Wildflower mix. Thoughts on the species

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PeaBee 

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A farmer who has some of my bees on his OSR has just asked me if I want to leave some behind when the OSR finished as he is drilling a few ha of this mix.
  • 25% ARCHIBAL SLENDER RED FESCUE,
  • 5% RIDU HARD FESCUE,
  • 12% BELLEAIRE CHEWINGS FESCUE,
  • 25% EVORA S.S.M.G,
  • 5% CRESTED DOGSTAIL,
  • 2% HIGHLAND BENTGRASS,
  • 3.25% SAINFOIN,
  • 3.5% NARIA VETCH,
  • 3% LEO BIRDS FOOT TREFOIL,
  • 1.5% CORN COCKLE,
  • 3.5% GLOBAL RED CLOVER,
  • 1% CORN FLOWER,
  • 0.25% CORN POPPY,
  • 1% BLACK KNAPWEED,
  • 1% CREEPING BUTTERCUP,
  • 1.25% OXEYE DAISY,
  • 1% RIBWORT PLANTAIN,
  • 1.2% YARROW,
  • 1.2% WILD CARROT,
  • 1% RED CAMPION,
  • 1.25% WHITE CAMPION,
  • 0.25% LADYS BEDSTRAW,
  • 0.1% SALAD BURNET,
  • 0.25% SELFHEAL,
  • 0.5% MUSK MALLOW
  • + Sunflower
Other than clover I am not sure of the forage potential of most of these. Tempted to leave a couple of colonies out of interest. What do people with better botanical knowledge think?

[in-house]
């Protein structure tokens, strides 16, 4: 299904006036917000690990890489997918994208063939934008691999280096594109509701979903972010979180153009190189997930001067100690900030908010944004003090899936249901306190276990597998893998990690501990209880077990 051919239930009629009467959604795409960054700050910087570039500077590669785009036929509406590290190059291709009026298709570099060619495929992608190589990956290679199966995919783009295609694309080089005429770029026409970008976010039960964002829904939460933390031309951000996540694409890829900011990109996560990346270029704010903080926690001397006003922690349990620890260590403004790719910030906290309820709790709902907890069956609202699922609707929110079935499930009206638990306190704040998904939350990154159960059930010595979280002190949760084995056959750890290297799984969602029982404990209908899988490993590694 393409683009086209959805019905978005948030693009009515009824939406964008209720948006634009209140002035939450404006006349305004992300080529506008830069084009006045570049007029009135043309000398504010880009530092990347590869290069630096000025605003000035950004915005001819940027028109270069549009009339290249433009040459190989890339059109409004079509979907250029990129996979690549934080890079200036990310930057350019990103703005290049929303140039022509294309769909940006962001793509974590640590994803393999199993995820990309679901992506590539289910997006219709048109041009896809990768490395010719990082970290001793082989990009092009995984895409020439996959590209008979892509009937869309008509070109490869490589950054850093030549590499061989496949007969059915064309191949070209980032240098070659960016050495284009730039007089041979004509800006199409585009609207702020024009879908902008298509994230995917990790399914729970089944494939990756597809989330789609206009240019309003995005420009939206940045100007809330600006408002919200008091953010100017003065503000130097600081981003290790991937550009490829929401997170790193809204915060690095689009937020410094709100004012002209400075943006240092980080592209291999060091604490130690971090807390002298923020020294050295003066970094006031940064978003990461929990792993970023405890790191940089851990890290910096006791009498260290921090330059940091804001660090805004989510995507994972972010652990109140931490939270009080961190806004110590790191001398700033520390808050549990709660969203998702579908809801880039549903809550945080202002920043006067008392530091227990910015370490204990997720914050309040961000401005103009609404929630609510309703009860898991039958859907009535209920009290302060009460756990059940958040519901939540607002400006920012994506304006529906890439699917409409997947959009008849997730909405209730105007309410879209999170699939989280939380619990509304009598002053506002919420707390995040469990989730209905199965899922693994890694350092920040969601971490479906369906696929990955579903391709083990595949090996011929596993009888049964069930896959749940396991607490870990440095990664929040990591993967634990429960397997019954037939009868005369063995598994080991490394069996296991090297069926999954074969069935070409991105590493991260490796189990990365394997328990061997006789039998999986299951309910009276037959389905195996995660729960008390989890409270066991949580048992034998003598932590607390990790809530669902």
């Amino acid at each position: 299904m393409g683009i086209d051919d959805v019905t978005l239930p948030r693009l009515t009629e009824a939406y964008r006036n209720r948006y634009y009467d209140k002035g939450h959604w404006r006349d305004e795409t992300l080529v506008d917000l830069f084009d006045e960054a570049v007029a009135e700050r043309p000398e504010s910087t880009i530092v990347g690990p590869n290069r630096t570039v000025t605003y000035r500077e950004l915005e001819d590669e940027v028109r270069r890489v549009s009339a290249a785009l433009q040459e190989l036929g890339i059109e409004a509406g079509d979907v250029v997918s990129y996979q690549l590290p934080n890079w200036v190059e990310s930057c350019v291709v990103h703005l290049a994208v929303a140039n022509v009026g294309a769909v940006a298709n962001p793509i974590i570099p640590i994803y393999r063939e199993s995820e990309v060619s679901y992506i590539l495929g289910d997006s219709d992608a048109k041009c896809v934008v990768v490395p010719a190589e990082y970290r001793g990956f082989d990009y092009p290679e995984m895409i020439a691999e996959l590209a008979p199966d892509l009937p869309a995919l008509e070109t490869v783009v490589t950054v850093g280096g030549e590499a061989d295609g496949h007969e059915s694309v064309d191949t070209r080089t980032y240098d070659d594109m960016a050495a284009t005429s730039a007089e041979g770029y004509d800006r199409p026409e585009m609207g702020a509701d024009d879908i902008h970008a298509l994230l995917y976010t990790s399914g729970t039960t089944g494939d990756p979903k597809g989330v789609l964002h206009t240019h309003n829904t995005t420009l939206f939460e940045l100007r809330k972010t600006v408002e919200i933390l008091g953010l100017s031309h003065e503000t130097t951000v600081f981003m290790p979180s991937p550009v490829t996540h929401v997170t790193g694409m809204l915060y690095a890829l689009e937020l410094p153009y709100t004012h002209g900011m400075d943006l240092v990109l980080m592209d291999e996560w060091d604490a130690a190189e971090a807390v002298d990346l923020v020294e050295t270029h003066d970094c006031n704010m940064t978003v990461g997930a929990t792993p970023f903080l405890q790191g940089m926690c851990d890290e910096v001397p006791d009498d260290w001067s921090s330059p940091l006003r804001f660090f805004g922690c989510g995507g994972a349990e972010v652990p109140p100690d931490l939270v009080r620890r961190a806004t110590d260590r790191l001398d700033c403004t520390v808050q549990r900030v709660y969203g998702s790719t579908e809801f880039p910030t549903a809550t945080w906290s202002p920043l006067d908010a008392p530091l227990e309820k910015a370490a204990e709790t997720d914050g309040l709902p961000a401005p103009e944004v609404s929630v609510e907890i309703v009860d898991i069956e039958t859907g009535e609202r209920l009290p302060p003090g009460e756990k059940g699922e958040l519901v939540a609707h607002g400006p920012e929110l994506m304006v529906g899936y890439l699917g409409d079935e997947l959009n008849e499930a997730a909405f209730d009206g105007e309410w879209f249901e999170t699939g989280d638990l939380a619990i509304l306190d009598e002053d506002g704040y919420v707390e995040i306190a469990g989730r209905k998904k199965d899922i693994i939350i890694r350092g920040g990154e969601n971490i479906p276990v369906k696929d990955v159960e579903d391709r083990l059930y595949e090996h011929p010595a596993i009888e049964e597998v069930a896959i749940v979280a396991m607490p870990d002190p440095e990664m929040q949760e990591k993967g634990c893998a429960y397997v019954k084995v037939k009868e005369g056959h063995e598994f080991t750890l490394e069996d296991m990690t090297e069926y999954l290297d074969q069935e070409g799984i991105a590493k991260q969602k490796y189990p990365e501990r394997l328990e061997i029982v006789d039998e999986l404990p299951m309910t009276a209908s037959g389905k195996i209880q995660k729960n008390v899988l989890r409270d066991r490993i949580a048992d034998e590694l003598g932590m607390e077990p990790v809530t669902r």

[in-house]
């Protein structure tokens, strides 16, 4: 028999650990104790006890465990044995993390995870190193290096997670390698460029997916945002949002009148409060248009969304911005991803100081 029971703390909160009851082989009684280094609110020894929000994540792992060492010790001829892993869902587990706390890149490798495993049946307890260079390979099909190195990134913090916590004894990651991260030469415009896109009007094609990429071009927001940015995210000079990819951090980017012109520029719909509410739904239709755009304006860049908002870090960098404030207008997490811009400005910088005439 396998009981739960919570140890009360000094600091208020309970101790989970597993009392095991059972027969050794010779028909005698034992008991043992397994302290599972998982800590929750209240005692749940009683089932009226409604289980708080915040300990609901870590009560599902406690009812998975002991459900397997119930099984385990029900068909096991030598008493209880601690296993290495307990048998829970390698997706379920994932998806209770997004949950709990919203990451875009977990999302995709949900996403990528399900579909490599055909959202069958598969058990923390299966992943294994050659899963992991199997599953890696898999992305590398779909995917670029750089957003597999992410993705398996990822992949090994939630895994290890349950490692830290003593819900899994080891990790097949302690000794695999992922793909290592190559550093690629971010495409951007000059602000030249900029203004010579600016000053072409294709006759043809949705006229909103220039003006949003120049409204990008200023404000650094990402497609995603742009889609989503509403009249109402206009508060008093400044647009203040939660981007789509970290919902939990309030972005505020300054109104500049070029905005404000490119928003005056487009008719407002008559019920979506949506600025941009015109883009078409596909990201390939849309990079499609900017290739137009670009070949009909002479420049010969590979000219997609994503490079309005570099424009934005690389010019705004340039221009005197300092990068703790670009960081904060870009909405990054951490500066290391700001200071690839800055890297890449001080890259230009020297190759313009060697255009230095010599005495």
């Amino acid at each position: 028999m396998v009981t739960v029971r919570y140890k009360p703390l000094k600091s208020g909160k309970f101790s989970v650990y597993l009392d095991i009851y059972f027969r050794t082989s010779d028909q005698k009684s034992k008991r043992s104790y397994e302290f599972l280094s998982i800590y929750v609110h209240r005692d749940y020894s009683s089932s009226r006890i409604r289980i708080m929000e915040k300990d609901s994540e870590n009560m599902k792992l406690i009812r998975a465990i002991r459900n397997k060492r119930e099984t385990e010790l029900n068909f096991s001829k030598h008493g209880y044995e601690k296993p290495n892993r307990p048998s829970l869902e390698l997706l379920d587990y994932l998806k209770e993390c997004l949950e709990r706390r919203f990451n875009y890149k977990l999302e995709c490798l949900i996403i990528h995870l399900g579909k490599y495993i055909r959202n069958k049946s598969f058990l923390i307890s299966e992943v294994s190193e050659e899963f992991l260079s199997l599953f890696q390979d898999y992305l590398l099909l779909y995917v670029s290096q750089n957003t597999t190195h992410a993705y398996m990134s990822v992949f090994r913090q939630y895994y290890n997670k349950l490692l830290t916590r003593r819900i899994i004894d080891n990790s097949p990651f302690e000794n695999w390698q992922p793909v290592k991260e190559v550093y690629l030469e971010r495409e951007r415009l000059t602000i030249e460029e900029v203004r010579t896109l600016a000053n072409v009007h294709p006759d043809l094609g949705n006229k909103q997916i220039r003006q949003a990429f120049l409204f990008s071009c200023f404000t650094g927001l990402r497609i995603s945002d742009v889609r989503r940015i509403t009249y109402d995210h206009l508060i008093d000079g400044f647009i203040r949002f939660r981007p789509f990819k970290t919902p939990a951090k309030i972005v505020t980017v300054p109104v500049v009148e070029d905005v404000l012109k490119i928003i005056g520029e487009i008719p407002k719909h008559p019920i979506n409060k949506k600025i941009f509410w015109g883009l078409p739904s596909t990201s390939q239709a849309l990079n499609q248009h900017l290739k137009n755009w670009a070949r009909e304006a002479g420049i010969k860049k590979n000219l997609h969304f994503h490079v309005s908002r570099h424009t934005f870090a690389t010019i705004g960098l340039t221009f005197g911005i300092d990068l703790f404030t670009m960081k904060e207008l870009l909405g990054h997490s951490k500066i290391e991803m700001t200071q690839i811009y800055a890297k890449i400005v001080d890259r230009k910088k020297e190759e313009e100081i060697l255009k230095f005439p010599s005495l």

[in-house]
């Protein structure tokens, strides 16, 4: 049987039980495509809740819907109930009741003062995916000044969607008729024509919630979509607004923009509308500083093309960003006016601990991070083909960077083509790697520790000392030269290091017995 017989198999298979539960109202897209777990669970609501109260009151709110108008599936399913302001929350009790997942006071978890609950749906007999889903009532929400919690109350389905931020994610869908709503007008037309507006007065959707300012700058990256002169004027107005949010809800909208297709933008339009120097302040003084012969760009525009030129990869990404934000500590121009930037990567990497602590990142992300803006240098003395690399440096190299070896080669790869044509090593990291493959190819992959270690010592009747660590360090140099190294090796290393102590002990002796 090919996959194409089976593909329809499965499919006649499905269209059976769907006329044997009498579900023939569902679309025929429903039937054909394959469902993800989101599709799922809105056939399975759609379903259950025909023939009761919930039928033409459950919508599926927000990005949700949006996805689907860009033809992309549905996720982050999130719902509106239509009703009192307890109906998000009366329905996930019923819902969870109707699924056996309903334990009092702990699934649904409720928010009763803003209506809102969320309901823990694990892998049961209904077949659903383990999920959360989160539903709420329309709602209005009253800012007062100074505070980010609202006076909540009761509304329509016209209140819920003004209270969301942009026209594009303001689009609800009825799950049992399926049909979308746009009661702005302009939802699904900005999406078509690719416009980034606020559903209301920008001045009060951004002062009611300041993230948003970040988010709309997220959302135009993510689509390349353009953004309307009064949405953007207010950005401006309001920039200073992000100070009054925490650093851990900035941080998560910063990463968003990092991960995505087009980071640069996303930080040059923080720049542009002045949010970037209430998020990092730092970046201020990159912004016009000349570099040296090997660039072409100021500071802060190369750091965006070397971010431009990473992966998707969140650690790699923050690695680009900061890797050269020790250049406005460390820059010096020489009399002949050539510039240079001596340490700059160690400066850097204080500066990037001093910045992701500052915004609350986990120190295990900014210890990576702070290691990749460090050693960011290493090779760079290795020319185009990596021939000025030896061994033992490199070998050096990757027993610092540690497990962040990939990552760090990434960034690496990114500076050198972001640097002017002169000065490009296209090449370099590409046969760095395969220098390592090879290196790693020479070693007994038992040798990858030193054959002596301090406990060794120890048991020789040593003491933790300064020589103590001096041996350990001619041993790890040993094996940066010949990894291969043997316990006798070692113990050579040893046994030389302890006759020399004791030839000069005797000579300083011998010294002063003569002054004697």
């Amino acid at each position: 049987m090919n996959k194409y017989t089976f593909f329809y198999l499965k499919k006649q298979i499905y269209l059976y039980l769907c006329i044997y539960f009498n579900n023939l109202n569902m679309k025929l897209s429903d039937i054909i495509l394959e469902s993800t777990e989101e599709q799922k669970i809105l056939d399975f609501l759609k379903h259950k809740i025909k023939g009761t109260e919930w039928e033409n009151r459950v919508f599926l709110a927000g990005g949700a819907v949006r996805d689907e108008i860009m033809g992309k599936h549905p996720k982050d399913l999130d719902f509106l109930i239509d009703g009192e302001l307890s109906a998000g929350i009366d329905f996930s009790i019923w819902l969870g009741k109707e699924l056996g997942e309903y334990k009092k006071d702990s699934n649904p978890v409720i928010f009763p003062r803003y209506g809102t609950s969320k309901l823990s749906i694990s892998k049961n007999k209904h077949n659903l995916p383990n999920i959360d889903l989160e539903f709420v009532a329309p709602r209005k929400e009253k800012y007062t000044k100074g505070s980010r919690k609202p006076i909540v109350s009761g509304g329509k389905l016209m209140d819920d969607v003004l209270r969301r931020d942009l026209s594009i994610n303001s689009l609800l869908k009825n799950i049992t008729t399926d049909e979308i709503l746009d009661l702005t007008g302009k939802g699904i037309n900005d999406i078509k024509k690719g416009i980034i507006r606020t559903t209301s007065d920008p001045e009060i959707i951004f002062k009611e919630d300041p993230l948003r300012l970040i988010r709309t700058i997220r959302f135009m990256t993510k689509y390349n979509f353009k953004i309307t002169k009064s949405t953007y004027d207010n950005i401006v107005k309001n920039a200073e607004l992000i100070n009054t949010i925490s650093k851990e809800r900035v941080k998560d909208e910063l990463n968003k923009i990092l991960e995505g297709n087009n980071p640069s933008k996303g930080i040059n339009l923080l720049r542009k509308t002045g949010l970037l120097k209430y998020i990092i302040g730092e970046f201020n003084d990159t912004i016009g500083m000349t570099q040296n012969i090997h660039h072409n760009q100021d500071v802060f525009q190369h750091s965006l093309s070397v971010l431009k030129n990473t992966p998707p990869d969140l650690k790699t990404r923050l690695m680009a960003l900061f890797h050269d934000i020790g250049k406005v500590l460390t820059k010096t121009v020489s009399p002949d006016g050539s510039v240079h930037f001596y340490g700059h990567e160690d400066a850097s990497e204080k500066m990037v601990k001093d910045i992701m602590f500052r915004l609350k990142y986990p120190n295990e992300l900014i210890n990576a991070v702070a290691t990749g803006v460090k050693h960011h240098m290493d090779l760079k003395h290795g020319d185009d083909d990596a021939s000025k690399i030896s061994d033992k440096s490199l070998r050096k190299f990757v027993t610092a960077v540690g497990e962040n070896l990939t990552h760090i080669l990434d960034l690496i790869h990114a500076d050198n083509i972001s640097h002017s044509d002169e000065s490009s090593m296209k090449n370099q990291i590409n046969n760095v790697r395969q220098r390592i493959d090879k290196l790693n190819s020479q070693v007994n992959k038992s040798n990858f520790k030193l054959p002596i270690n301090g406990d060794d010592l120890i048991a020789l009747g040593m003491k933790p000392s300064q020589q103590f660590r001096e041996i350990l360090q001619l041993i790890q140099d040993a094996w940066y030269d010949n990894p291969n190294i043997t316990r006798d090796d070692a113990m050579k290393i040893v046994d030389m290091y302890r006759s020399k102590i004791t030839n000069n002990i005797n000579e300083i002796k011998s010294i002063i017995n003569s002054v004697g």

Cheers
PB
 

Dorchop 

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It looks like mostly grass . The bees do like some of those wild flowers though Sunflowers of course but they won't flower for a bit. Oxeye daisy and knapweed probably some of the others too
 

viridens 

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That's an imitation wild meadow mix, and it seems quite late to be drilling, and not helped by the dry spell. Some of it won't germinate until next spring. Meadows like this are usually a long term project., and you won't get many flowers if its used for grazing.
 
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PeaBee